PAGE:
Who Has The Right Of Way At A Crossroad?

Sharing the road is similar to sharing toys when you’re a kid. It may not always appear fair, but there are overriding standards that govern how we should act. This is most visible when roads meet and form crossroads. At intersections, you may have to wait for other vehicles to go first, or they may have to wait for you.

But it’s not always as simple as taking turns and hoping for the best. So, how do you determine who has precedence? We’ll go over the rules of right of way and show you how to apply them in practice.

What is the main rule for right of way in the UK?

In the United Kingdom, there are two primary principles for determining who has right of way:

  • Drivers on major roads receive priority over those on minor roads.
  • Priority is given to vehicles travelling straight ahead or turning left. This means that drivers turning right will have to wait for a space in traffic before proceeding.
  • Both rules apply at the same time, so there are a few things to consider when you get to a fork in the road. Let’s see what happens.

What is the priority at a crossroads?

In the United Kingdom, four-way crossings are referred to as crossroads. There are several different types, but they all have the possibility for traffic to be travelling in four separate directions at the same time.

Controlled crossroads

To avoid mayhem, some major intersections are regulated by traffic lights, which, if you understand the regulations, means everyone knows where they stand. When you see a green light, it’s your turn to drive.

Turning right at a crossroads with traffic lights

When you turn right, things become a little more tricky. Even though you have a green light, you don’t have priority unless you have a filter arrow lit up. Otherwise, you must wait for a gap in oncoming traffic before beginning your turn.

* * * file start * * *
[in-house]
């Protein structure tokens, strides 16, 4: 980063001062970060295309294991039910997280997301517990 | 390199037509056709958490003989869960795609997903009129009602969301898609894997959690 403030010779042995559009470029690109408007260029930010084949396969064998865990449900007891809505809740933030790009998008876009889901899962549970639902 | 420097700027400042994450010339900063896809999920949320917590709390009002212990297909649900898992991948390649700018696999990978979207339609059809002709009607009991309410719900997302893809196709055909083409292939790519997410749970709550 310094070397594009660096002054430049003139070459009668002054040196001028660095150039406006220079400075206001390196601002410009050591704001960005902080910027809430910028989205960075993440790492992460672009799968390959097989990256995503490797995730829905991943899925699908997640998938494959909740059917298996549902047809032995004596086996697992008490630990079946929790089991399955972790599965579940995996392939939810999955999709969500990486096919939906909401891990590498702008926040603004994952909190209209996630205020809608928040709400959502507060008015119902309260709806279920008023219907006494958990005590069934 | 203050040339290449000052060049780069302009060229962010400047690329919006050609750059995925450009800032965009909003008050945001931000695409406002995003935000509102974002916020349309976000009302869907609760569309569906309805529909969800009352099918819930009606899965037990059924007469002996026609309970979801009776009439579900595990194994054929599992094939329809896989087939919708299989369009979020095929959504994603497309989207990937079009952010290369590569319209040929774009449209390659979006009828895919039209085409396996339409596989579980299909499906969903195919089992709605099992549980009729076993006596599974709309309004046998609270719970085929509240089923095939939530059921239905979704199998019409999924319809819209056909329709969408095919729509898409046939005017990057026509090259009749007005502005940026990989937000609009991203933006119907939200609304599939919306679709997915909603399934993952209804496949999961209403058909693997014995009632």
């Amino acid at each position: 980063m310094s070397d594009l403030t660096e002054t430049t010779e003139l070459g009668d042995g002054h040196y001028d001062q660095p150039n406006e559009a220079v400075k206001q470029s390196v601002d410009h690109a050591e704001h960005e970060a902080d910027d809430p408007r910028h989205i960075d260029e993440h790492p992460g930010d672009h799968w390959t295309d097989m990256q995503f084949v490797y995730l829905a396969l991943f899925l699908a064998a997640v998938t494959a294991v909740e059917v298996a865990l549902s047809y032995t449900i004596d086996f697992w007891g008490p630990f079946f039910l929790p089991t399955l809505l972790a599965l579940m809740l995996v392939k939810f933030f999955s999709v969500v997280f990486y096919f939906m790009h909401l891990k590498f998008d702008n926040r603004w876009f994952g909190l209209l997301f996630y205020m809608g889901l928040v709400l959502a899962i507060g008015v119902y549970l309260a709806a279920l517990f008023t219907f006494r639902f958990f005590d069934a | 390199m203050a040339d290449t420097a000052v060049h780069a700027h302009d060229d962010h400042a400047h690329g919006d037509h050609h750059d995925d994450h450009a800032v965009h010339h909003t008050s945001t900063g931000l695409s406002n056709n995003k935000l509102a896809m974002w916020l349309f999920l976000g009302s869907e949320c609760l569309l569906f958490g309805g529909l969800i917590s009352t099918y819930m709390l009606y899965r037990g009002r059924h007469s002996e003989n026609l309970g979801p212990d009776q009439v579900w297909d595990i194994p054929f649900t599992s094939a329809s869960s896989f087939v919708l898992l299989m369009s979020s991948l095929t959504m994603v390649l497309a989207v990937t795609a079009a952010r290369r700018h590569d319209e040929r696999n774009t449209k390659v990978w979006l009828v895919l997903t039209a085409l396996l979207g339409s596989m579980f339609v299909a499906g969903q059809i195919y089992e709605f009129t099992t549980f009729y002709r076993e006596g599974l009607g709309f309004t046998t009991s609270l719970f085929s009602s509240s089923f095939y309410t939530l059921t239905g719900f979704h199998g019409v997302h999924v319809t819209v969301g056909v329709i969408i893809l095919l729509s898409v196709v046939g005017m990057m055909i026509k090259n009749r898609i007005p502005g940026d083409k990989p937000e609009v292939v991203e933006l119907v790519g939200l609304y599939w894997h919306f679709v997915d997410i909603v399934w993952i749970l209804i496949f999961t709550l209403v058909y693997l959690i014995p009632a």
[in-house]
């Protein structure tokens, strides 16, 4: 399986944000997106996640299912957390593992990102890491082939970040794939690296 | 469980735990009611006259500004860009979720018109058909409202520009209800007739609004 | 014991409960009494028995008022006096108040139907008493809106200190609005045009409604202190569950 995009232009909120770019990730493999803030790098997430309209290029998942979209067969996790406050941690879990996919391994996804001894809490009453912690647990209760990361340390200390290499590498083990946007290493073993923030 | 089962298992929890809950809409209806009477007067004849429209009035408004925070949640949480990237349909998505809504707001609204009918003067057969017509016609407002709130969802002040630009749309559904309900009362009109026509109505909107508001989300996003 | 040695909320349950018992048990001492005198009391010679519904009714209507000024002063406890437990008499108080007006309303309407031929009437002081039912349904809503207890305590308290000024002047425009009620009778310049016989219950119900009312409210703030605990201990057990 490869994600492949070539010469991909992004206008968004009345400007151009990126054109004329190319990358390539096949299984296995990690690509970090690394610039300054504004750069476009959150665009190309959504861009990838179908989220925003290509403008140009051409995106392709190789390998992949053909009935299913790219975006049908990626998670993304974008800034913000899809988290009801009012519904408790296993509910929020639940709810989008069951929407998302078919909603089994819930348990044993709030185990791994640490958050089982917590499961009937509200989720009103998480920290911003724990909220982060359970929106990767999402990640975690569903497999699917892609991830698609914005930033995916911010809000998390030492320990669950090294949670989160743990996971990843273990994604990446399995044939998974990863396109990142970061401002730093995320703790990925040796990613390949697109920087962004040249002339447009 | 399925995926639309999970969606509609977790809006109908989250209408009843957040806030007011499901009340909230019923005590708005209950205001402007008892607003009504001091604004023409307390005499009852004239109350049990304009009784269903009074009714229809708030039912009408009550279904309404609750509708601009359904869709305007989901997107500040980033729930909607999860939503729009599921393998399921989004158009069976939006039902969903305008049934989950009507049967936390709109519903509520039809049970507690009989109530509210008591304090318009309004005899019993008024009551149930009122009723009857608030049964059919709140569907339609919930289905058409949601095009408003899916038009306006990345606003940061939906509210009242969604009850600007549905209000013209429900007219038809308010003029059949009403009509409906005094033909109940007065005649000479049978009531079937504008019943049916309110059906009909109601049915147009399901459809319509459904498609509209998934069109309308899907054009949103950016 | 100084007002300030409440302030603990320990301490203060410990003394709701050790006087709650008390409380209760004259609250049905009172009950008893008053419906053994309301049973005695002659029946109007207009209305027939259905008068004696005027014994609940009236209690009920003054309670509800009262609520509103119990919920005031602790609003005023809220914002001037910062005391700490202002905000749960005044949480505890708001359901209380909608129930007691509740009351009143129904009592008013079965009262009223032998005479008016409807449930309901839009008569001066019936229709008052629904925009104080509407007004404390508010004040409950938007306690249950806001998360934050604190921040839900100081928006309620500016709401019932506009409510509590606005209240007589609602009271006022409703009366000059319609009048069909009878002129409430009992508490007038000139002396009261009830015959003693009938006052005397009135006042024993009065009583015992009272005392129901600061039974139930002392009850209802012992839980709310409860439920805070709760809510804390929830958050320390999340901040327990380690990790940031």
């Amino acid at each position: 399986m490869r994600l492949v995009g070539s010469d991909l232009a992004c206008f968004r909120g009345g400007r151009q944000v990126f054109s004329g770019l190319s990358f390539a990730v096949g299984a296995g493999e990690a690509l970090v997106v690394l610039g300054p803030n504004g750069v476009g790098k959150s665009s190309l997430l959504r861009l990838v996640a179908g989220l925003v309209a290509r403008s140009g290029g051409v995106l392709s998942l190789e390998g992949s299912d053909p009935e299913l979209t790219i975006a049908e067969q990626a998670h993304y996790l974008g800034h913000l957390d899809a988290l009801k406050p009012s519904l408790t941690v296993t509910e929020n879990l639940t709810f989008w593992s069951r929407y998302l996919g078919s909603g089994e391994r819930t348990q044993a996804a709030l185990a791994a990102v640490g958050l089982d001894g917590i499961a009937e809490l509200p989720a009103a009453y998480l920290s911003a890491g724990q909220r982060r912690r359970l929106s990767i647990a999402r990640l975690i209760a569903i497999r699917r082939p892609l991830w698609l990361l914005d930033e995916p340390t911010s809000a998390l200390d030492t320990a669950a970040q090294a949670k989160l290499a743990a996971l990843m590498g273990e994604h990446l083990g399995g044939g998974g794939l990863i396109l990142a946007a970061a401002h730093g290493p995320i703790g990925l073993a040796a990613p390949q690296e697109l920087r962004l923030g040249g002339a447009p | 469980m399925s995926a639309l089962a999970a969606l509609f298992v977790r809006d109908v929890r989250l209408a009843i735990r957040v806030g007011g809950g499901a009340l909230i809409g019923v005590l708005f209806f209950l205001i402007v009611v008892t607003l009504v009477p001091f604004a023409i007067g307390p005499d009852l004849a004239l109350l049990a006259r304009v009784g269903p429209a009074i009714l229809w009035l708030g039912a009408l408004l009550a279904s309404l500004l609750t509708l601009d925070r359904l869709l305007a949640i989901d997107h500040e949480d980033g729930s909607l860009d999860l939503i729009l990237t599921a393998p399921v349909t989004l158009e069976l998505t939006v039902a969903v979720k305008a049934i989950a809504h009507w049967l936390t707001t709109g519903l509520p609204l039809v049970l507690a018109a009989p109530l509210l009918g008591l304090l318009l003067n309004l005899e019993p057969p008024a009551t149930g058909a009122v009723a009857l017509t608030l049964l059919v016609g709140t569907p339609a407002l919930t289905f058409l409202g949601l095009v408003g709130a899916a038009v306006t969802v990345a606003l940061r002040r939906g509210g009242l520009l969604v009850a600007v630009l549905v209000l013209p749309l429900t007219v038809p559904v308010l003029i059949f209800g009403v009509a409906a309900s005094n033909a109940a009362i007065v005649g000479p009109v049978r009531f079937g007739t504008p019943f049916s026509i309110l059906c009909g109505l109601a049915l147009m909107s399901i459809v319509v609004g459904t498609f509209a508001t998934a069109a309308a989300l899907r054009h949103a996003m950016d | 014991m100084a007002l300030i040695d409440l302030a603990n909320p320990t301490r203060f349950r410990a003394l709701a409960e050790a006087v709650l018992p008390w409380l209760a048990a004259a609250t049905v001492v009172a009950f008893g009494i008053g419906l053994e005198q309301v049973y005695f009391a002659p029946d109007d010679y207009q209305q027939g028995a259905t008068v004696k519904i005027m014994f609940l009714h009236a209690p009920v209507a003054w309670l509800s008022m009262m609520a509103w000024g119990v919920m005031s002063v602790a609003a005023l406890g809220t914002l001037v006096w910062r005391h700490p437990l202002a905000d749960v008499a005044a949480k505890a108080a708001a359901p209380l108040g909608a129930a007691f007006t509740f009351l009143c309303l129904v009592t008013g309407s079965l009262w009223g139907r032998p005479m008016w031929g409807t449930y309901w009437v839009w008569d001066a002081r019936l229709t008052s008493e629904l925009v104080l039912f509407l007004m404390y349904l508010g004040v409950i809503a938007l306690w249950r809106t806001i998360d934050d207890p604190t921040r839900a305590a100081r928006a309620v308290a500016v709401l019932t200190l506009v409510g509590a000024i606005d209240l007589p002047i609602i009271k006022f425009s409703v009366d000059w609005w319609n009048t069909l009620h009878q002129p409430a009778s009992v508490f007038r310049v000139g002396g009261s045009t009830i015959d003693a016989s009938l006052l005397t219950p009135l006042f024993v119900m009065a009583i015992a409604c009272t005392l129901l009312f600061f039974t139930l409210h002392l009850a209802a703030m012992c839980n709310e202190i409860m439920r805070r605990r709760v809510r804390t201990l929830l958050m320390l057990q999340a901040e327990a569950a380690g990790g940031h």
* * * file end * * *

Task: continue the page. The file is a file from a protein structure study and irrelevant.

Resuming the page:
Marked crossroads

For less crowded intersections, there will normally be road markings and signs indicating who has priority. Crossroads typically consist of one major route joined by two secondary roads coming from different directions.

Unmarked crossroads

Don’t be alarmed if you hear the phrase “unmarked crossroads.” Although no one has priority, you should be able to traverse them safely if you rely on your knowledge of other crossroads and general road laws.


  • The person who arrives first at the intersection normally has the right of way.
  • If you are turning right, you must yield to oncoming traffic.
  • It’s critical to keep your senses about you at unmarked intersections. The best thing you can do is make eye contact with the other drivers to confirm their intentions.


Key points:


  • Observe all road markings, signs, and traffic lights.
  • Proceed with caution if markings are unclear.
  • Allow for traffic on the major road.
  • When turning right, always yield to other traffic.


Hopefully this has given you a better idea of who has the right of way at the crossroads. If you would like to learn more get in touch with Alfies Driving School



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